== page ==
Far too many people write boring scenes. Typically, such scenes exist solely to give information to the audience. A far better solution is to always make sure a scene surprises us.
If a scene lacks a surprise, it will feel boring. We expect something to happen and it does happen. Surprise somehow changes the hero’s life or the audience’s perception of the story.
In “Star Wars,” there’s a scene where Luke is cleaning C3PO and R2D2. The surprise comes when Luke accidentally triggers Princess Leia’s hologram. Suddenly Luke’s life has changed because he wants to know who Princess Leia is and why she needs help.
Changing the life of a character is crucial because it forces them to react and make a decision.
In “Room,” there’s an early scene where the hero (a woman) sits at a table, talking to the villain (a man). At first, this scene appears to be nothing more than a husband and wife arguing about finances and running a household.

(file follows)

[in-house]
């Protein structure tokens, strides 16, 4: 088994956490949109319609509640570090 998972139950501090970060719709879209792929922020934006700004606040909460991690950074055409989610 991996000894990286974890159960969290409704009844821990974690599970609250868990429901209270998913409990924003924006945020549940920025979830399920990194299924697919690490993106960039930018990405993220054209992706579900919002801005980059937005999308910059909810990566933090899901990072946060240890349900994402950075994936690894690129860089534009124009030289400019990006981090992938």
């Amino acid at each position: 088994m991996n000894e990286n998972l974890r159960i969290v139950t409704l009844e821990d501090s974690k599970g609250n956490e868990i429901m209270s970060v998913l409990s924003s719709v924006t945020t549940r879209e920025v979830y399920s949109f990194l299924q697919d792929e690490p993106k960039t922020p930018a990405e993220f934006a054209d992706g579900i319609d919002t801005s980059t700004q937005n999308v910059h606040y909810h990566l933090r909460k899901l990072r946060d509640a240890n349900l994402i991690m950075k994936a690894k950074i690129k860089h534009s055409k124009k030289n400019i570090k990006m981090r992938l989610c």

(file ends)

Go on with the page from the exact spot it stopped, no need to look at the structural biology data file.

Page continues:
Gradually, we learn that the hero is being held prisoner by the man in a one-room dungeon where he has kept her for the past seven years. What initially appears like a mundane conversation turns into a horrifying revelation for the audience. The hero already knows she’s trapped in a prison but the audience does not.
By surprising us, a scene can give information and move the story forward. Without a surprise, a scene will be boring. Imagine a scene where two people drive a car and then pull into a gas station to get gas. Then they leave again.
You need something to happen to change either the hero’s perception or the audience’s perception. If a scene fails to change either the hero or audience’s perception of the story, then that scene has simply failed.
So make sure every scene you write contains a surprise of some kind. It can be a big surprise or a little surprise, but it must change the hero or the audience. Without a surprise, you literally have nothing.